Before breaking out another box of macaroni and cheese to whip up, you might want to stop and think about what’s in that golden cheesy meal.
A controversial chemical called phthalates is present in multiple mac and cheese powdered cheese mixes, according to a report from the Coalition for Safer Food Processing and Packaging.
The chemical, which is found in plastics, adhesives and sealants, has been connected to learning and behavior problems in children and birth defects in boys, a New York Times article said.
The report stated that phthalates were found in 29 of the 30 cheese products tested, with the highest concentrations showing up in powdered cheese mixes. Nine of the cheese products tested were made by Kraft, the Times article said. The report didn’t list names of the specific products tested.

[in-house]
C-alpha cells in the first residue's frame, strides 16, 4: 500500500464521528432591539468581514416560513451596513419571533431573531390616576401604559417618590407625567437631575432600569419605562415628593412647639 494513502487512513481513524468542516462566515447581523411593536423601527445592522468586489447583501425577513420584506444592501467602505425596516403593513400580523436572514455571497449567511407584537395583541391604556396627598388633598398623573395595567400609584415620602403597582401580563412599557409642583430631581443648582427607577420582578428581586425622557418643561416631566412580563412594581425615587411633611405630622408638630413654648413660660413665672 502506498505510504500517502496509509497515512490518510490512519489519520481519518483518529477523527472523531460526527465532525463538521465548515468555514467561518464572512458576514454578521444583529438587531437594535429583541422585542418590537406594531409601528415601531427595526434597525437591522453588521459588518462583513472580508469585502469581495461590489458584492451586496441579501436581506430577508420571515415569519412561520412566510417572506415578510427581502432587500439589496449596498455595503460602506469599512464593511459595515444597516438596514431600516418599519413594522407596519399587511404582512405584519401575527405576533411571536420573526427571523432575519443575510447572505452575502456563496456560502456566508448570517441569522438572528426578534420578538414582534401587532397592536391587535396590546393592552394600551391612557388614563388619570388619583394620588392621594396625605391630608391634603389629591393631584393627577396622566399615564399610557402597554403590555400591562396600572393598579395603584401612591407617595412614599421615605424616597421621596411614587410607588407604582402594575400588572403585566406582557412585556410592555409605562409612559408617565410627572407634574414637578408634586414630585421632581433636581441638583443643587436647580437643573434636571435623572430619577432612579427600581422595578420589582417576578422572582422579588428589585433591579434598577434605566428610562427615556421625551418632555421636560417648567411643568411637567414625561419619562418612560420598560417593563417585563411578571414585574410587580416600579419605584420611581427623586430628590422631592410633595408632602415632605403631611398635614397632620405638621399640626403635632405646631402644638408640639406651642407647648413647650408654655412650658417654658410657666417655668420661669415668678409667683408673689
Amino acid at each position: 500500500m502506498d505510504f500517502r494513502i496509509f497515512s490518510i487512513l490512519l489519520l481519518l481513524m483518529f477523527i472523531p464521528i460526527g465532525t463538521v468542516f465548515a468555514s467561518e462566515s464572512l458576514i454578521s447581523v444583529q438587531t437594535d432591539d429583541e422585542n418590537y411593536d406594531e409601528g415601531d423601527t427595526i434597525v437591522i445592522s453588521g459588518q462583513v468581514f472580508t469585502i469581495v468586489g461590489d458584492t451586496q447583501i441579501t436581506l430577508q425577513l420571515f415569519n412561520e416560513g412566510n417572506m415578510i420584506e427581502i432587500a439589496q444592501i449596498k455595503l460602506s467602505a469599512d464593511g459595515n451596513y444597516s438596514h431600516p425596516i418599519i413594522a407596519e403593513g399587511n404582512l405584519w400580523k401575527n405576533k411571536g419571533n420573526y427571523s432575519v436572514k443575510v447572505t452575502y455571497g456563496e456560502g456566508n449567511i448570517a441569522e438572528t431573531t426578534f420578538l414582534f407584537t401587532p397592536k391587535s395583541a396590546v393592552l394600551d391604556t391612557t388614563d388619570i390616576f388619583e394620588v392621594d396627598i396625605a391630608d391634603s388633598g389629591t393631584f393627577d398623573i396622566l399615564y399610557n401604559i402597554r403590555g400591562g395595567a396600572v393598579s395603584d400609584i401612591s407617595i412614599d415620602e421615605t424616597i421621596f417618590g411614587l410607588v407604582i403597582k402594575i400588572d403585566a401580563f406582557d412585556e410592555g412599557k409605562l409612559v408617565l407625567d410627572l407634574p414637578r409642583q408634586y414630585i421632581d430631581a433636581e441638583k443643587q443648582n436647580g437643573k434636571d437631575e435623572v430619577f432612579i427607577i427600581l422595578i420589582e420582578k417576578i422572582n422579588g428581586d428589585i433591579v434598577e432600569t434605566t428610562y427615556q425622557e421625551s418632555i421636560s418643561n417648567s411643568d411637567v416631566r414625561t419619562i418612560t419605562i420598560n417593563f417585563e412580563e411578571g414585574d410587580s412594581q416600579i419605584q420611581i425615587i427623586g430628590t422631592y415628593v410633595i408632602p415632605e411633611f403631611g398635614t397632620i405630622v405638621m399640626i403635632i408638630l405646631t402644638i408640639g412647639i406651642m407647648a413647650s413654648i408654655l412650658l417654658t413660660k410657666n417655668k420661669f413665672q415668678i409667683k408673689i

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The phthalate levels were more than four times higher in the powder samples than any other type of cheese tested – including processed and natural cheeses.
Ten varieties of boxed mac and cheese were tested, including some organic brands, and all were found to have high phthalate levels.
Phthalates are not intentionally added to food, the report said, but can bind with food from contact with processing equipment, printed labels or plastics materials used for food packaging.
Several types of the chemical are banned in children’s products, and Europe has banned most phthalates for plastics in contact with fatty foods, the report said, but the Food and Drug Administration has not banned their presence in foods in the United States.